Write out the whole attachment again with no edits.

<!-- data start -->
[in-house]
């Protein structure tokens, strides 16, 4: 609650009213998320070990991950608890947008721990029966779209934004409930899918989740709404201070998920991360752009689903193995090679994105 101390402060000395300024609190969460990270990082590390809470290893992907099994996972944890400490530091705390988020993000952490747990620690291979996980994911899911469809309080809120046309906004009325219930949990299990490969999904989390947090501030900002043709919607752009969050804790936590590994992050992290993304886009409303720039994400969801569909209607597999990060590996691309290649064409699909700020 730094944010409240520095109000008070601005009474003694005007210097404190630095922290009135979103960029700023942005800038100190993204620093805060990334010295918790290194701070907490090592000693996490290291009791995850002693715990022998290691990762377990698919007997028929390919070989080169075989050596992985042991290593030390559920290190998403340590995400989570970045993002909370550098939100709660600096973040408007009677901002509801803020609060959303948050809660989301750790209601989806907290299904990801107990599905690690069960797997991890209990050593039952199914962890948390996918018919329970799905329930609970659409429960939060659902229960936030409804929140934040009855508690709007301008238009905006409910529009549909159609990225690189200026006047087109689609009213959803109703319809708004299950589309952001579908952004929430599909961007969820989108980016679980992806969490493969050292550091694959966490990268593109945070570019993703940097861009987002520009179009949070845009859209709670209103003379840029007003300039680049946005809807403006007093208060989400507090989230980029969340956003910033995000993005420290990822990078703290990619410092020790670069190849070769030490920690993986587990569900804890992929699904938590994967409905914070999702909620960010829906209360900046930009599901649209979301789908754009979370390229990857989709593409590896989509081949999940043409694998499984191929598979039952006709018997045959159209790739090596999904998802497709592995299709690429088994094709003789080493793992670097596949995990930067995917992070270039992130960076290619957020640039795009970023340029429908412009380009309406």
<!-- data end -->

[in-house]
């Protein structure tokens, strides 16, 4: 609650009213998320070990991950608890947008721990029966779209934004409930899918989740709404201070998920991360752009689903193995090679994105 101390402060000395300024609190969460990270990082590390809470290893992907099994996972944890400490530091705390988020993000952490747990620690291979996980994911899911469809309080809120046309906004009325219930949990299990490969999904989390947090501030900002043709919607752009969050804790936590590994992050992290993304886009409303720039994400969801569909209607597999990060590996691309290649064409699909700020 730094944010409240520095109000008070601005009474003694005007210097404190630095922290009135979103960029700023942005800038100190993204620093805060990334010295918790290194701070907490090592000693996490290291009791995850002693715990022998290691990762377990698919007997028929390919070989080169075989050596992985042991290593030390559920290190998403340590995400989570970045993002909370550098939100709660600096973040408007009677901002509801803020609060959303948050809660989301750790209601989806907290299904990801107990599905690690069960797997991890209990050593039952199914962890948390996918018919329970799905329930609970659409429960939060659902229960936030409804929140934040009855508690709007301008238009905006409910529009549909159609990225690189200026006047087109689609009213959803109703319809708004299950589309952001579908952004929430599909961007969820989108980016679980992806969490493969050292550091694959966490990268593109945070570019993703940097861009987002520009179009949070845009859209709670209103003379840029007003300039680049946005809807403006007093208060989400507090989230980029969340956003910033995000993005420290990822990078703290990619410092020790670069190849070769030490920690993986587990569900804890992929699904938590994967409905914070999702909620960010829906209360900046930009599901649209979301789908754009979370390229990857989709593409590896989509081949999940043409694998499984191929598979039952006709018997045959159209790739090596999904998802497709592995299709690429088994094709003789080493793992670097596949995990930067995917992070270039992130960076290619957020640039795009970023340029429908412009380009309406």